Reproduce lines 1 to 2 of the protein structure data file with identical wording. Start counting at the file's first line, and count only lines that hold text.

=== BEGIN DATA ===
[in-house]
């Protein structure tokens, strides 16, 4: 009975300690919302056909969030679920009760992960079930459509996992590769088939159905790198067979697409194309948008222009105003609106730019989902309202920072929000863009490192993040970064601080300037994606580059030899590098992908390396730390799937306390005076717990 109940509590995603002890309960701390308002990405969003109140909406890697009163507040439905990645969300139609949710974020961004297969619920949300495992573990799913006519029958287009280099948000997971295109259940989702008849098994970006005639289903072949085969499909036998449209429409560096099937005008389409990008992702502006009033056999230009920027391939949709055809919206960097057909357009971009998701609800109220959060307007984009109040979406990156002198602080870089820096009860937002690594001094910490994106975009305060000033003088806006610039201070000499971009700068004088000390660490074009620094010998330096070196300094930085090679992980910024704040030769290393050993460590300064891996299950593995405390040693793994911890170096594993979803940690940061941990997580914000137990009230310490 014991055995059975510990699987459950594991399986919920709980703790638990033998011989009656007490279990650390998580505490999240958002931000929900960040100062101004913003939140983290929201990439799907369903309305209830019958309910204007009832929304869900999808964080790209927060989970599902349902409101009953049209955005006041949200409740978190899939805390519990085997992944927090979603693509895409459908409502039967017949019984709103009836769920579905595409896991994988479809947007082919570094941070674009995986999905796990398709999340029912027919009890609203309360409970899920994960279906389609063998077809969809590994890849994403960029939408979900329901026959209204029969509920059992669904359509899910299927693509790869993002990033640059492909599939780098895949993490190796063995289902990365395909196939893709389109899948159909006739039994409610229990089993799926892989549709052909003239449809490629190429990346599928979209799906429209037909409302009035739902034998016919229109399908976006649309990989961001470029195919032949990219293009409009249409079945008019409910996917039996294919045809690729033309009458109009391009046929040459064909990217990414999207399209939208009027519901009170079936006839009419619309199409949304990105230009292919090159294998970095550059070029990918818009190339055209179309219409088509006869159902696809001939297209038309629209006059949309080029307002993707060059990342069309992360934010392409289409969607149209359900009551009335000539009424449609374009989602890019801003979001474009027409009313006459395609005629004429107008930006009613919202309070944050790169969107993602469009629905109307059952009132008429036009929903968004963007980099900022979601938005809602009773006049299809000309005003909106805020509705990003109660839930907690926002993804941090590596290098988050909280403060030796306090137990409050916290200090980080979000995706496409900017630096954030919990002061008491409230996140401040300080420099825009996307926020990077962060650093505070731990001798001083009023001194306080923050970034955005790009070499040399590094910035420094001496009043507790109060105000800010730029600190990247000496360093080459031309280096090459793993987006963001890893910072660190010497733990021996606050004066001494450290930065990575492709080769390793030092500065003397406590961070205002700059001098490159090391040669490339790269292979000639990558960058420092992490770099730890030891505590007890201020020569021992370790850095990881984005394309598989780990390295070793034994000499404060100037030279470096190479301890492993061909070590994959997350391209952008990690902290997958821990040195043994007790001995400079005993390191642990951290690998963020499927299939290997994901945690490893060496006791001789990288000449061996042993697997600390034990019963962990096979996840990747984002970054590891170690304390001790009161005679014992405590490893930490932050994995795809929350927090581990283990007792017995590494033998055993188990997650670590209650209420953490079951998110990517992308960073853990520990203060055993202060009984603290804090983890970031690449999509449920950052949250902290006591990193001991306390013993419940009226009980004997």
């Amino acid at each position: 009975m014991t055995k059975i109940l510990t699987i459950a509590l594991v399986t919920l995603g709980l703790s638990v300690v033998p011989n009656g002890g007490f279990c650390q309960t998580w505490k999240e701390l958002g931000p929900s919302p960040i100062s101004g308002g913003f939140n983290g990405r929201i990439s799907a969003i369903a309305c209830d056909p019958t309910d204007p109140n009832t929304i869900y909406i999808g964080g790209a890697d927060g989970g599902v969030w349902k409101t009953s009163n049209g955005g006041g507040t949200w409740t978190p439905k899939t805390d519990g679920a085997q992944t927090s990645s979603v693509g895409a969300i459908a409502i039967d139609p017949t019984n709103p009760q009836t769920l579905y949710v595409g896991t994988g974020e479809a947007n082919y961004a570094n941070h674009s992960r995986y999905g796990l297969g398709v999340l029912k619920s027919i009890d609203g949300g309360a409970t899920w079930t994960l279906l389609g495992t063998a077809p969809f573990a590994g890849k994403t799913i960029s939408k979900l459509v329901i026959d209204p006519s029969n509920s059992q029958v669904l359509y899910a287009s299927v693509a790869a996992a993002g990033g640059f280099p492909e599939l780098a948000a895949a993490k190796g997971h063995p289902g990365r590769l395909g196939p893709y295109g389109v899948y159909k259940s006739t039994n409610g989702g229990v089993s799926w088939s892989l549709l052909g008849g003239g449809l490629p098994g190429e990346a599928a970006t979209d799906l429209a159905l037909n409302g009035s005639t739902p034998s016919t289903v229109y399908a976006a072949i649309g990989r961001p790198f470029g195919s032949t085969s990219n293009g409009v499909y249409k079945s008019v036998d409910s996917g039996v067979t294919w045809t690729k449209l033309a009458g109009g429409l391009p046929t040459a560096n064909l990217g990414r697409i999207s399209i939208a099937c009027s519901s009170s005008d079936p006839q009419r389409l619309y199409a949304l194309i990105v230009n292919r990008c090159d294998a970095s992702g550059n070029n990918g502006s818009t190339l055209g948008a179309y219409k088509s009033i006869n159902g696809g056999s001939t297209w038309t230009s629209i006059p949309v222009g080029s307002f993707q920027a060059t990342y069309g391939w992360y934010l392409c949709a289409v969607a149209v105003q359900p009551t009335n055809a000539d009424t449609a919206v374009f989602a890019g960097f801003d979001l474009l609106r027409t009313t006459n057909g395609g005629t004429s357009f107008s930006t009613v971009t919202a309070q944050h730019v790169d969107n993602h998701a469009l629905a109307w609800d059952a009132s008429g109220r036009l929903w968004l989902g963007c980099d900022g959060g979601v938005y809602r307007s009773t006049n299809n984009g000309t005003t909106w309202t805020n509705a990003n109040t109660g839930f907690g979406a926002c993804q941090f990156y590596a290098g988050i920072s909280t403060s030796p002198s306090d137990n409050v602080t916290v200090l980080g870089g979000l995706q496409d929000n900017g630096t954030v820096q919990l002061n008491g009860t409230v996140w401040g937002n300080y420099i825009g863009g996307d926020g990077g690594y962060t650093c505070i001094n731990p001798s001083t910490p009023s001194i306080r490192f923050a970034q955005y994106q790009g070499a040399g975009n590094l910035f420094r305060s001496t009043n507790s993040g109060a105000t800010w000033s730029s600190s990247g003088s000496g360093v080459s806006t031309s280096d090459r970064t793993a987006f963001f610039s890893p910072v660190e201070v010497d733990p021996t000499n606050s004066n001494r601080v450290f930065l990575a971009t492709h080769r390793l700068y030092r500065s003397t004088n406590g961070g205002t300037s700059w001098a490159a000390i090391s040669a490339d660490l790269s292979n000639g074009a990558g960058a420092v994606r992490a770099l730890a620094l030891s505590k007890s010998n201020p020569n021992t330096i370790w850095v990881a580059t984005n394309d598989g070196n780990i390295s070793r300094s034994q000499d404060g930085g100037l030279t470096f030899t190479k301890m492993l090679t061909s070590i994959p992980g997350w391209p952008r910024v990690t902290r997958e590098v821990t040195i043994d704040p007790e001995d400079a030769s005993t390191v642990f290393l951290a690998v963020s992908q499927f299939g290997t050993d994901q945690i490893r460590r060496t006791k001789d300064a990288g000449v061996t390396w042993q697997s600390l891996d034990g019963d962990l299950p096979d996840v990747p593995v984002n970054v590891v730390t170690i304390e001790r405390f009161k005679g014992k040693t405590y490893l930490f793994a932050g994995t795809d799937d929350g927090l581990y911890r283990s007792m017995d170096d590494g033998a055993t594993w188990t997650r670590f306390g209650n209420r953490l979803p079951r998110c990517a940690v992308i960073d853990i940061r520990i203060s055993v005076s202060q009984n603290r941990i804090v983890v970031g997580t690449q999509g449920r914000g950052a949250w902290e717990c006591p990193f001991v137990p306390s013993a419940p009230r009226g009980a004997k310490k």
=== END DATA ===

[in-house]
């Protein structure tokens, strides 16, 4: 009975300690919302056909969030679920009760992960079930459509996992590769088939159905790198067979697409194309948008222009105003609106730019989902309202920072929000863009490192993040970064601080300037994606580059030899590098992908390396730390799937306390005076717990 109940509590995603002890309960701390308002990405969003109140909406890697009163507040439905990645969300139609949710974020961004297969619920949300495992573990799913006519029958287009280099948000997971295109259940989702008849098994970006005639289903072949085969499909036998449209429409560096099937005008389409990008992702502006009033056999230009920027391939949709055809919206960097057909357009971009998701609800109220959060307007984009109040979406990156002198602080870089820096009860937002690594001094910490994106975009305060000033003088806006610039201070000499971009700068004088000390660490074009620094010998330096070196300094930085090679992980910024704040030769290393050993460590300064891996299950593995405390040693793994911890170096594993979803940690940061941990997580914000137990009230310490 014991055995059975510990699987459950594991399986919920709980703790638990033998011989009656007490279990650390998580505490999240958002931000929900960040100062101004913003939140983290929201990439799907369903309305209830019958309910204007009832929304869900999808964080790209927060989970599902349902409101009953049209955005006041949200409740978190899939805390519990085997992944927090979603693509895409459908409502039967017949019984709103009836769920579905595409896991994988479809947007082919570094941070674009995986999905796990398709999340029912027919009890609203309360409970899920994960279906389609063998077809969809590994890849994403960029939408979900329901026959209204029969509920059992669904359509899910299927693509790869993002990033640059492909599939780098895949993490190796063995289902990365395909196939893709389109899948159909006739039994409610229990089993799926892989549709052909003239449809490629190429990346599928979209799906429209037909409302009035739902034998016919229109399908976006649309990989961001470029195919032949990219293009409009249409079945008019409910996917039996294919045809690729033309009458109009391009046929040459064909990217990414999207399209939208009027519901009170079936006839009419619309199409949304990105230009292919090159294998970095550059070029990918818009190339055209179309219409088509006869159902696809001939297209038309629209006059949309080029307002993707060059990342069309992360934010392409289409969607149209359900009551009335000539009424449609374009989602890019801003979001474009027409009313006459395609005629004429107008930006009613919202309070944050790169969107993602469009629905109307059952009132008429036009929903968004963007980099900022979601938005809602009773006049299809000309005003909106805020509705990003109660839930907690926002993804941090590596290098988050909280403060030796306090137990409050916290200090980080979000995706496409900017630096954030919990002061008491409230996140401040300080420099825009996307926020990077962060650093505070731990001798001083009023001194306080923050970034955005790009070499040399590094910035420094001496009043507790109060105000800010730029600190990247000496360093080459031309280096090459793993987006963001890893910072660190010497733990021996606050004066001494450290930065990575492709080769390793030092500065003397406590961070205002700059001098490159090391040669490339790269292979000639990558960058420092992490770099730890030891505590007890201020020569021992370790850095990881984005394309598989780990390295070793034994000499404060100037030279470096190479301890492993061909070590994959997350391209952008990690902290997958821990040195043994007790001995400079005993390191642990951290690998963020499927299939290997994901945690490893060496006791001789990288000449061996042993697997600390034990019963962990096979996840990747984002970054590891170690304390001790009161005679014992405590490893930490932050994995795809929350927090581990283990007792017995590494033998055993188990997650670590209650209420953490079951998110990517992308960073853990520990203060055993202060009984603290804090983890970031690449999509449920950052949250902290006591990193001991306390013993419940009226009980004997």